December 2, 2015

Two Movies Show the Church is a Human Institution With a Divine Mission

The Catholic Church has been variously described as an institution of human beings [i.e. fallible men and women] with a divine mission [to spread the "Good News" to all corners of the earth in the imitation of Christ.] Two movies in theaters this month illustrate both the human frailty of the Church Militant and the selfless charity of the Church's divine mandate as prescribed by Jesus and lived out by the faithful.

Spotlight, the story of how reporters from The Boston Globe uncovered the scandal of child molestation and enablement within the Archdiocese of Boston, demonstrates how individual priests sinned mortally and exhibited a grievous lack of fidelity to their sacred vows amid a culture of denial and deception within parts of the Church's hierarchy.

[For the Church's response to the abuse scandal see Pope Benedict XVI & the Sexual Abuse Crisis.]

In a favorable review of the movie for the National Catholic Register, Catholic film critic Steven D. Greydanus notes the following:
Are there issues with this picture? Certainly. Characters perpetuate the common misuse of "pedophilia" in connection with abuse involving minors of any age. According to the 2004 John Jay Report, less than 5% of clerical offenders from 1950 to 2002 were pedophiles [who target prepubescent children rather than adolescents or teenagers]. Sipe’s 6% figure — based on his clinical experience, not controlled studies — is apparently validated in Boston, though nationwide, from 1950 to 2002, about 4% of clergy were accused of abuse, with four in five of these accusations substantiated.
Spotlight never mentions that rates of abuse among Catholic priests have not been found to be higher than among other clergy, in other fields such as public education, or among the general population — or that rates of clerical abuse peaked in the 1970s, with sharp declines since then. Characters reinforce the common but unconvincing platitude that sexual orientation has nothing to do with the fact that the vast majority of victims [more than 80%] are male. And while end titles conclude with a long list of locations where scandals have occurred, there is no mention of the extensive measures the Church has undertaken in the last decade and a half to protect minors.
It would be easy for Catholics to seize on these and other issues and defensively dismiss the film as a hatchet job, but this would not be accurate or helpful. The film reflects the perspective of the Spotlight team; it offers a fundamentally negative view of Church leadership, one that is narrowly and one-sidedly grim but undeniably based in fact.
Spotlight is a painful movie to watch because it portrays a widespread pattern of abuse and the lack of accountability in the Church. Greydanus writes: "For Catholic viewers, clerical and lay, it [the movie] can be seen as a dramatic witness to the profound need to expect and insist on a culture of openness, transparency and accountability." Indeed, the Catholic Church is called to be the light of the world. Let us never fear spotlighting, in fraternity and love, our own activities and shortcomings should the need arise to do so.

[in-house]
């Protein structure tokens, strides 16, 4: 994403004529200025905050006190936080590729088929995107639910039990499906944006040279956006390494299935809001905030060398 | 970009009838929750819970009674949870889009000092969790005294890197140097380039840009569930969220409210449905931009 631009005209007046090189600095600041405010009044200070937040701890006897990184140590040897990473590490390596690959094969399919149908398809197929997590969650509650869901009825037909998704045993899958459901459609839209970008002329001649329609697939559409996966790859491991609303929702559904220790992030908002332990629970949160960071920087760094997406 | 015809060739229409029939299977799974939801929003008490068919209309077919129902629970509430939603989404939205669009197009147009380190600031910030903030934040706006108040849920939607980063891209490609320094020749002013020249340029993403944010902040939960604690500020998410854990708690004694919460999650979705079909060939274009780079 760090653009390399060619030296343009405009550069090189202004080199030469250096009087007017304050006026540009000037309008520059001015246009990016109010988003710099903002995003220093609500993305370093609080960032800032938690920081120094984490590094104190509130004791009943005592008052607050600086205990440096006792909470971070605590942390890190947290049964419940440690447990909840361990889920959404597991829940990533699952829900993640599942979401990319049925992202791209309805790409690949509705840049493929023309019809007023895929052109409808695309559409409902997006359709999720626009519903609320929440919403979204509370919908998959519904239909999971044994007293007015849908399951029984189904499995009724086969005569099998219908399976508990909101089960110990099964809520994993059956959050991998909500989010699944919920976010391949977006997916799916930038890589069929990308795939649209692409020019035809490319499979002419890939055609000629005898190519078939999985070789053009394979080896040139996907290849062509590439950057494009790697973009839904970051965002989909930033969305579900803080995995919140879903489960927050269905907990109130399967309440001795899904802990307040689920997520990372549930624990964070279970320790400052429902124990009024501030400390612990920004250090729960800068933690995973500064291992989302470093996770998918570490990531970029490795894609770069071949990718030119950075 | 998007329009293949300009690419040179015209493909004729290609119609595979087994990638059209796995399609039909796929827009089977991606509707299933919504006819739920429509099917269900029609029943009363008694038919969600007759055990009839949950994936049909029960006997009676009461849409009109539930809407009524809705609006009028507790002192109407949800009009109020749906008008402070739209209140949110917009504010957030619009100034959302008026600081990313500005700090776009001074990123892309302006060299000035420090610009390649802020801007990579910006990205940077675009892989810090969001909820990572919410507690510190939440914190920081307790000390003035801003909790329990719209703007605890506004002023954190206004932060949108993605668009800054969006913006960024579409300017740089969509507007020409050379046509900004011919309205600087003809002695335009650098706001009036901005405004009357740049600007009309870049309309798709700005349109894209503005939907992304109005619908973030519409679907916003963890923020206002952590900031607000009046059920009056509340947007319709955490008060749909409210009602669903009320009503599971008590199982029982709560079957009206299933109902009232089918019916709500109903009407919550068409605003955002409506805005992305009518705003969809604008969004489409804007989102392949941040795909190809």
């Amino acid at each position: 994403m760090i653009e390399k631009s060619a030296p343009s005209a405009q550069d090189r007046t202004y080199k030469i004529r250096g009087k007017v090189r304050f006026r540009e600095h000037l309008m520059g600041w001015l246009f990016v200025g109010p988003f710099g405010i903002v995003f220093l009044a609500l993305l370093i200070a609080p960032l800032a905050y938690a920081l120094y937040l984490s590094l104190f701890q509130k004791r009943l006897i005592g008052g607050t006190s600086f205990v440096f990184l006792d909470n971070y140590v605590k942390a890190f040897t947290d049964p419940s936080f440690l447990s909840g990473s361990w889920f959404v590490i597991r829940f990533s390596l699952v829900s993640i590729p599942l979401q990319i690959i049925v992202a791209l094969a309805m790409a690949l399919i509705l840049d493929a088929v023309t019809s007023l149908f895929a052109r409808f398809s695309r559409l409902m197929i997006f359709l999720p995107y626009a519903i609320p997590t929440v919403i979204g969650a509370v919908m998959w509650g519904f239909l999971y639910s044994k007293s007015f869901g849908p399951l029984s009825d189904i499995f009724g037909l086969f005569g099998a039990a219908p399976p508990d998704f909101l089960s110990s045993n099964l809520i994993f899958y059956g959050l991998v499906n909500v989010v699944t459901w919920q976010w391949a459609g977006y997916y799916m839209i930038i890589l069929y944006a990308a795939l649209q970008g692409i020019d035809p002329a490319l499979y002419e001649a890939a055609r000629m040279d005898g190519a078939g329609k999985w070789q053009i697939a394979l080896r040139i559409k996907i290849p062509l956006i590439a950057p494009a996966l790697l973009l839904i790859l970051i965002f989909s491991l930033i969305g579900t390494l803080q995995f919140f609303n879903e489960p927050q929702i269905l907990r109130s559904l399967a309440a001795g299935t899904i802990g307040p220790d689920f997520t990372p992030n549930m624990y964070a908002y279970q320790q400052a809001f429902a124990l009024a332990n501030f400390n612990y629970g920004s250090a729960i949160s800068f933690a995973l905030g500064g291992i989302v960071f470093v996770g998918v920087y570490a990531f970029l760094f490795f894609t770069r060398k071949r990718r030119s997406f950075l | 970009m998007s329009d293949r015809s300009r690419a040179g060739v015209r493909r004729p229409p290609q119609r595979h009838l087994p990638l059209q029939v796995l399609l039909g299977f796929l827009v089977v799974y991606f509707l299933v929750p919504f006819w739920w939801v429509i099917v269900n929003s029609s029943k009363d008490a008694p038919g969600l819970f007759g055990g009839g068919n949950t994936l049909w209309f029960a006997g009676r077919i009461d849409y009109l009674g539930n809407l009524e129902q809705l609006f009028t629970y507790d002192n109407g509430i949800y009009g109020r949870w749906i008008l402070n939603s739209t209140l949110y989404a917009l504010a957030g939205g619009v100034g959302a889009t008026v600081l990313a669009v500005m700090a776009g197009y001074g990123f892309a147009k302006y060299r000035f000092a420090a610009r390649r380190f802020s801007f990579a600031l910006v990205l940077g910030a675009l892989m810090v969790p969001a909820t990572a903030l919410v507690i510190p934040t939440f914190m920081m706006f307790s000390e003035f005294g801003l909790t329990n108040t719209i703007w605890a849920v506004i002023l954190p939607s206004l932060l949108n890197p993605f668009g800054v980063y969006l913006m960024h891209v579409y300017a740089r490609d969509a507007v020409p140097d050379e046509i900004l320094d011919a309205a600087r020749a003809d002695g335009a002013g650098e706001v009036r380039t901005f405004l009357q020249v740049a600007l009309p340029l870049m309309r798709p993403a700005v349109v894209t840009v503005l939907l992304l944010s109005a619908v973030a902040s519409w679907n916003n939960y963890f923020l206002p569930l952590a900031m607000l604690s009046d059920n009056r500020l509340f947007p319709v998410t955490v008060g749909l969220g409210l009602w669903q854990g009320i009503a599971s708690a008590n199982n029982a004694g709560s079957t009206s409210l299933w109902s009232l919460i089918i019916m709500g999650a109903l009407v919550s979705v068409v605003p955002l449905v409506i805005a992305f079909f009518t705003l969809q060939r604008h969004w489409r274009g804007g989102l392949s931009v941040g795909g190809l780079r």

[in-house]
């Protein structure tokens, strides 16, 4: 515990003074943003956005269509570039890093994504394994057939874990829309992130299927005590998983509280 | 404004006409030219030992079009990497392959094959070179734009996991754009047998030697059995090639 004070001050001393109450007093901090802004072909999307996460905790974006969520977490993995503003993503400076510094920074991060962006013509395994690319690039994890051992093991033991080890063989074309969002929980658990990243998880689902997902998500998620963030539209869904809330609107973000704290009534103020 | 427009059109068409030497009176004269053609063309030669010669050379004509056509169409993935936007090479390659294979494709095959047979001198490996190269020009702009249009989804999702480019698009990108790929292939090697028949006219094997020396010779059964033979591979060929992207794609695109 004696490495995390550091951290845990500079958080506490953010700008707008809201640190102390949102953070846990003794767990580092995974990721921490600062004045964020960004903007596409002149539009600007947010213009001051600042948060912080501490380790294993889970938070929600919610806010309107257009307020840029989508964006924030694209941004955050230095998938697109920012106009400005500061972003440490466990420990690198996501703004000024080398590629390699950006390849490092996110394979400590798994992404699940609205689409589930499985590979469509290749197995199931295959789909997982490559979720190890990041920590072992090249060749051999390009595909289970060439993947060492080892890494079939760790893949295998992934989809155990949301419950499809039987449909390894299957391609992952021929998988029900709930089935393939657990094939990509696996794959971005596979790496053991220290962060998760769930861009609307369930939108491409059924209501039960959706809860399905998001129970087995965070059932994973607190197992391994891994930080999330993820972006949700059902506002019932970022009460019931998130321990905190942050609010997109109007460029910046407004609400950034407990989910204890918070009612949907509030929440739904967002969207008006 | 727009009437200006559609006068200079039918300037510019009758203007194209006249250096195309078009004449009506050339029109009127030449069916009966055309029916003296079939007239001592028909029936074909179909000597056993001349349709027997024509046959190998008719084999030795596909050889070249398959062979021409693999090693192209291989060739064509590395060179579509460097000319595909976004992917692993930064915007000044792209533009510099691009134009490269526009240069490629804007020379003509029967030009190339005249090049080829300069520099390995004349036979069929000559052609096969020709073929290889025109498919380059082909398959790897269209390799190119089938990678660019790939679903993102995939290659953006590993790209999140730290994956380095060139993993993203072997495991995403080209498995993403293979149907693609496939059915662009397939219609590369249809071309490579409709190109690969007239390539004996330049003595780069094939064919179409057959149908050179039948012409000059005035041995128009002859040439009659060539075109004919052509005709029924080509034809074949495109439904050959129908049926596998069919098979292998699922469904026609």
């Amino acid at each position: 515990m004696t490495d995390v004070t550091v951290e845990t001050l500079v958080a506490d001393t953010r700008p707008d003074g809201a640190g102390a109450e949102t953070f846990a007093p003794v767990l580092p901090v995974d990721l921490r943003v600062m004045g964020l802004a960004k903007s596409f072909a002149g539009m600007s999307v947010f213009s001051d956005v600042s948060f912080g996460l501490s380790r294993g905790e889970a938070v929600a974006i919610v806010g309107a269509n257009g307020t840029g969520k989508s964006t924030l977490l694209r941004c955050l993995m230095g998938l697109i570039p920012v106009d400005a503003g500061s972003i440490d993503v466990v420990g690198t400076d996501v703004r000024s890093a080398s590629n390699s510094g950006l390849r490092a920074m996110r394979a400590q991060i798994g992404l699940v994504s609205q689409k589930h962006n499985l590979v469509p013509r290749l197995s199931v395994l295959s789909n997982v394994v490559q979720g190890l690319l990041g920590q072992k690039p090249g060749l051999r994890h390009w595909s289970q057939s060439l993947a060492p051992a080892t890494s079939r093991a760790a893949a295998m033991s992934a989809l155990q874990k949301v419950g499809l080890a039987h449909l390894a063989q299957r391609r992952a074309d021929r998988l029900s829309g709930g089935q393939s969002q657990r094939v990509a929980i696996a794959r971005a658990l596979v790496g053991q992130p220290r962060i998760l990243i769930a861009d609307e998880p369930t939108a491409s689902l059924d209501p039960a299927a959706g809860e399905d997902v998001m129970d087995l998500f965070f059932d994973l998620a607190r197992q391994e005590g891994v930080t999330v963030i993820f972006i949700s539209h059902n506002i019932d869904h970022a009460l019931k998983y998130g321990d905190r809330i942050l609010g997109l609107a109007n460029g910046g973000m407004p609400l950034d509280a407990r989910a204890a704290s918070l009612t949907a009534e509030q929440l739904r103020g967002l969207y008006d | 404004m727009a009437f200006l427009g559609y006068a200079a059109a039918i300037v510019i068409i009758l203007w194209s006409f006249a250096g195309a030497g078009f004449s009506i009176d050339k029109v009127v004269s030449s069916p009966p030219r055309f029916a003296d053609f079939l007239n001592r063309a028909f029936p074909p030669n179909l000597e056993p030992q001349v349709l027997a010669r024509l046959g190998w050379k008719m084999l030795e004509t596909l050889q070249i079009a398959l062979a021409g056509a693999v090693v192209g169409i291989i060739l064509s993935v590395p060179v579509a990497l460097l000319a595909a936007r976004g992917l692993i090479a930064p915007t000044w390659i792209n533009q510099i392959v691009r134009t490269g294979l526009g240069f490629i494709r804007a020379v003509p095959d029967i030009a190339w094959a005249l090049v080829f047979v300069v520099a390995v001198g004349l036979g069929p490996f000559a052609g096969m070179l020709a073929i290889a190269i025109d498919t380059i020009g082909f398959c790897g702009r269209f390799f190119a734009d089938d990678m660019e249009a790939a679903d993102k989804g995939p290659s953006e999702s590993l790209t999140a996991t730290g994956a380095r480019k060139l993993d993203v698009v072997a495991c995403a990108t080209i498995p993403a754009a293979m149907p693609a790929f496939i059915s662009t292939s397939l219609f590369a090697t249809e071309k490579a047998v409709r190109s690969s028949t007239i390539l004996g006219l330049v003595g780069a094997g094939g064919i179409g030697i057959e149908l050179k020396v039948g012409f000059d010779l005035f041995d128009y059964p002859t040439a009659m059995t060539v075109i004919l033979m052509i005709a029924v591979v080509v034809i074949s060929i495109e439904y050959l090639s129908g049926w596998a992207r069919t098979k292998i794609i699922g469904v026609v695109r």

A second movie, premiering in theaters this Friday [Dec. 4th] shows the Catholic Church at her very best, as seen through the life and personal letters of Blessed Mother Teresa of Calcutta. [I maintain a special devotion to Mother Teresa, having met her in person while studying at Mount Saint Mary's Seminary. She placed in my hand two Miraculous Medals which I, in turn, gave to my parents. That summer, I worked alongside Mother Teresa's sisters at the Missionaries of Charity's Gift of Hope Aids Hospice in Baltimore Maryland.]

The Letters is a candid look at the future saint's earthy pilgrimage; in both her struggles and her successes. From the movie's website:
Mother Teresa, recipient of the Nobel Peace Prize, is considered one of the greatest humanitarians of modern times. Her selfless commitment changed hearts, lives and inspired millions throughout the world. The Letters, as told through personal letters she wrote over the last 40 years of her life, reveal a troubled and vulnerable woman who grew to feel an isolation and an abandonment by God. The story is told from the point of view of a Vatican priest charged with the task of investigating acts and events following her death. He recounts her life’s work, her political oppression, her religious zeal and her unbreakable spirit.
Blessed Mother Teresa's life is proof that sainthood is possible for us today. Lord God, may she one day soon be numbered among Your saints! [Please pray for the canonization of Blessed Mother Teresa of Calcutta.]

The Letters - Official Main Trailer

1 comment :

Genesis Feminist said...

I'm looking forward to seeing both these movies. I'm glad they are coming out around the same time.